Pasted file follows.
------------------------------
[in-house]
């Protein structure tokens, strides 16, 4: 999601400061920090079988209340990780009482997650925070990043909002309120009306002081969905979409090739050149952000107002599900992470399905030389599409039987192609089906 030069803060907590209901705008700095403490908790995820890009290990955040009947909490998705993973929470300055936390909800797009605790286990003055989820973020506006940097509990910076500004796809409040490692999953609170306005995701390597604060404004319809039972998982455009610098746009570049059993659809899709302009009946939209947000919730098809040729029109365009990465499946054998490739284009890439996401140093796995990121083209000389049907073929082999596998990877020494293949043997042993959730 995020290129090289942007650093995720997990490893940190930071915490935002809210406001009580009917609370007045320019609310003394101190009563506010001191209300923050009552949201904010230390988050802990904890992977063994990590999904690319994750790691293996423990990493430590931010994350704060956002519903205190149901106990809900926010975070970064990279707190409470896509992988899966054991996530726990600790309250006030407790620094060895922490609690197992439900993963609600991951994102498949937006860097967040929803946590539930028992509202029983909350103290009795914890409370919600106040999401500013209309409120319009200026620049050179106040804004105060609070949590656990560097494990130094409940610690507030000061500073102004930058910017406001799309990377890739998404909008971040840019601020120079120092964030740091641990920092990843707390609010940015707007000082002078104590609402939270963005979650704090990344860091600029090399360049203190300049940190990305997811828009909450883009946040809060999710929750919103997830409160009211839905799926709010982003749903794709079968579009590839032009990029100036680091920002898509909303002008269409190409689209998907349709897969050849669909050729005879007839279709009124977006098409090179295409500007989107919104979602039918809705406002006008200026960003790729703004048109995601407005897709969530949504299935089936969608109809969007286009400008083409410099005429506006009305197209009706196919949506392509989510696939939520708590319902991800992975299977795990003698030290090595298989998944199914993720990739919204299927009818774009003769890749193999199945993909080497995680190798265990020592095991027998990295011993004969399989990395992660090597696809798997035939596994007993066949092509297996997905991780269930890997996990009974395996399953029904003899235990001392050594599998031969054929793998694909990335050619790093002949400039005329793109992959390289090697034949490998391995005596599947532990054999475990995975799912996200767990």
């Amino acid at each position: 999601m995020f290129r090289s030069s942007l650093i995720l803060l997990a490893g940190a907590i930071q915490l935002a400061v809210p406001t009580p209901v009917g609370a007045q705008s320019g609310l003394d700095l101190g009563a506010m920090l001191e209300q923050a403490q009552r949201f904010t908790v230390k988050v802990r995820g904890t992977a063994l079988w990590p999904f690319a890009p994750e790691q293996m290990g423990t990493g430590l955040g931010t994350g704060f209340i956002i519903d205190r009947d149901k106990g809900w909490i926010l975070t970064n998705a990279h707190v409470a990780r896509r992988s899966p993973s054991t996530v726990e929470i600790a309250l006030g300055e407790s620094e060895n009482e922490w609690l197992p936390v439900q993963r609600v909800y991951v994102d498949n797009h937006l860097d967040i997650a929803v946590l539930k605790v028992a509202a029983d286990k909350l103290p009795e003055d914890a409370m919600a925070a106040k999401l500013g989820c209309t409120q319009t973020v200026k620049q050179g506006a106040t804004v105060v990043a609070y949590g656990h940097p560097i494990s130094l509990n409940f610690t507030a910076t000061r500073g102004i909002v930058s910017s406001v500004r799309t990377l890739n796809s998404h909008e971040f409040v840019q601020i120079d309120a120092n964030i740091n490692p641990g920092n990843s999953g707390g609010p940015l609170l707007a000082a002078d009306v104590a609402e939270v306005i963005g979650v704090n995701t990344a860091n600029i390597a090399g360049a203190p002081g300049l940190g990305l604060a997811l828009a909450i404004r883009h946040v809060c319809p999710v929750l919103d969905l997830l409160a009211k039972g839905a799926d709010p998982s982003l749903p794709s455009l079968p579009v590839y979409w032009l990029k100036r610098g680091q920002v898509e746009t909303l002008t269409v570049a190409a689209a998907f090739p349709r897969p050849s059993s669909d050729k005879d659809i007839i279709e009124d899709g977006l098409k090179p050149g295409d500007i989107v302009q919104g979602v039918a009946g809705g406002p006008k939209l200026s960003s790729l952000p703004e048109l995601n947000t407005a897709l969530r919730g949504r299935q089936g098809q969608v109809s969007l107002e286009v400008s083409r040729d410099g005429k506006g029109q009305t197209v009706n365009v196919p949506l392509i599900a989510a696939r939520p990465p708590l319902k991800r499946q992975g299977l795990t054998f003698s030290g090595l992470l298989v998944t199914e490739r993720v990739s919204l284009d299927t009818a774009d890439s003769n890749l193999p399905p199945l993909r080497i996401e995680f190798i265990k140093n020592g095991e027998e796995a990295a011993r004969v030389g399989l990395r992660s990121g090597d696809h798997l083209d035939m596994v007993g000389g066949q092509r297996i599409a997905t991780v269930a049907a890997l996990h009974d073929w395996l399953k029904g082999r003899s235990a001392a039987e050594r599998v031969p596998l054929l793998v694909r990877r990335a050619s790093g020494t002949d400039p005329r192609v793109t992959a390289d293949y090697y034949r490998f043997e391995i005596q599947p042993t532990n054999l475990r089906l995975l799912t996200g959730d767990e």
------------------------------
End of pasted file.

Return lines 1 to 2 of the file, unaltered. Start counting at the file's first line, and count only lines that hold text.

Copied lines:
[in-house]
């Protein structure tokens, strides 16, 4: 999601400061920090079988209340990780009482997650925070990043909002309120009306002081969905979409090739050149952000107002599900992470399905030389599409039987192609089906 030069803060907590209901705008700095403490908790995820890009290990955040009947909490998705993973929470300055936390909800797009605790286990003055989820973020506006940097509990910076500004796809409040490692999953609170306005995701390597604060404004319809039972998982455009610098746009570049059993659809899709302009009946939209947000919730098809040729029109365009990465499946054998490739284009890439996401140093796995990121083209000389049907073929082999596998990877020494293949043997042993959730 995020290129090289942007650093995720997990490893940190930071915490935002809210406001009580009917609370007045320019609310003394101190009563506010001191209300923050009552949201904010230390988050802990904890992977063994990590999904690319994750790691293996423990990493430590931010994350704060956002519903205190149901106990809900926010975070970064990279707190409470896509992988899966054991996530726990600790309250006030407790620094060895922490609690197992439900993963609600991951994102498949937006860097967040929803946590539930028992509202029983909350103290009795914890409370919600106040999401500013209309409120319009200026620049050179106040804004105060609070949590656990560097494990130094409940610690507030000061500073102004930058910017406001799309990377890739998404909008971040840019601020120079120092964030740091641990920092990843707390609010940015707007000082002078104590609402939270963005979650704090990344860091600029090399360049203190300049940190990305997811828009909450883009946040809060999710929750919103997830409160009211839905799926709010982003749903794709079968579009590839032009990029100036680091920002898509909303002008269409190409689209998907349709897969050849669909050729005879007839279709009124977006098409090179295409500007989107919104979602039918809705406002006008200026960003790729703004048109995601407005897709969530949504299935089936969608109809969007286009400008083409410099005429506006009305197209009706196919949506392509989510696939939520708590319902991800992975299977795990003698030290090595298989998944199914993720990739919204299927009818774009003769890749193999199945993909080497995680190798265990020592095991027998990295011993004969399989990395992660090597696809798997035939596994007993066949092509297996997905991780269930890997996990009974395996399953029904003899235990001392050594599998031969054929793998694909990335050619790093002949400039005329793109992959390289090697034949490998391995005596599947532990054999475990995975799912996200767990």